Belfast Telegraph

Bobby Sands 'showed little interest in campaign to be MP'

By Adrian Rutherford

Bobby Sands showed little interest in standing for Parliament and was pushed into contesting the infamous Fermanagh/South Tyrone by-election, according to official files.

The IRA prisoner became an iconic figure after he was elected to the House of Commons just 26 days before he died on hunger strike.

His victory over unionist candidate Harry West remains one of the defining moments in modern republican history.

Classified files from the time claim that Sands had little interest in politics, even after his election triumph.

The documents also detail how the Secretary of State secretly plotted to have Sands expelled from Parliament if he was elected.

The by-election was called following the sudden death of independent MP Frank Maguire on March 5, 1981.

Sands was nominated on an 'Anti-H-Block/Armagh Political Prisoner' ticket, while the Ulster Unionist Party nominated Mr West.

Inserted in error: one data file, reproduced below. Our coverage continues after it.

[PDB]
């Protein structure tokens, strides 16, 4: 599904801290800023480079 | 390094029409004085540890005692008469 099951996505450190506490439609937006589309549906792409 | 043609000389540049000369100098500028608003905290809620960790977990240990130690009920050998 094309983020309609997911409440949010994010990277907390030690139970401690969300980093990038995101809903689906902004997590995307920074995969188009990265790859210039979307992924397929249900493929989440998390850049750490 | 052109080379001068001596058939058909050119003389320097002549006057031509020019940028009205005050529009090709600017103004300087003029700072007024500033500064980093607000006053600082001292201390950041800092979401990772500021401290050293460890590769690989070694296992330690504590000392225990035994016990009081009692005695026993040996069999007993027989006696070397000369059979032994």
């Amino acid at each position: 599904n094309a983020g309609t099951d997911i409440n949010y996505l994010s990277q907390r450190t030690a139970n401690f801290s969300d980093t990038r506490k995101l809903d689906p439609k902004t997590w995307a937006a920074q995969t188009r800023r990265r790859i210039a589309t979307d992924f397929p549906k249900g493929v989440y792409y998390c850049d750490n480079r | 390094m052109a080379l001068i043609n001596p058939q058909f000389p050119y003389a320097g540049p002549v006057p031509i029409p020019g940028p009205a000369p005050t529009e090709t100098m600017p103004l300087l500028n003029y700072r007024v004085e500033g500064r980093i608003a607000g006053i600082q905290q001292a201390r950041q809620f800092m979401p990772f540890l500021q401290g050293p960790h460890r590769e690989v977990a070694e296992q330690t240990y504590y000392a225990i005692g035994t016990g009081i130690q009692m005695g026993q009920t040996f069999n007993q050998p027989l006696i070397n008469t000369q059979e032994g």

With other candidates withdrawing, the by-election became a highly polarised contest between unionism and republicanism.

However, despite the enthusiasm among nationalists, prison documents claim Sands himself showed little interest in the campaign.

A weekly bulletin from the Northern Ireland Office reporting on the hunger strikes stated: "Sands' candidature in the by-election has so far not produced any reaction within the prison.

"Indeed he has shown little or no interest in the affair, confirming our belief that he did not want to go forward in the first place but preferred to continue his strike."

It refers to a public statement issued on the day before the election, in which Sands called for people to "vote for the prisoners" and keep the seat in anti-unionist hands.

"This statement is of course in direct contradiction to what we know of Sands' interest in the election," the bulletin added.

In a later edition, covering the week of the election, it notes how his victory had gone largely unnoticed.

"Sands' election victory appears to have passed with very little comment in the prison," it reports.

"There were no 'celebrations' and even Sands himself appears to have been largely unaffected by the result."

Belfast Telegraph


From Belfast Telegraph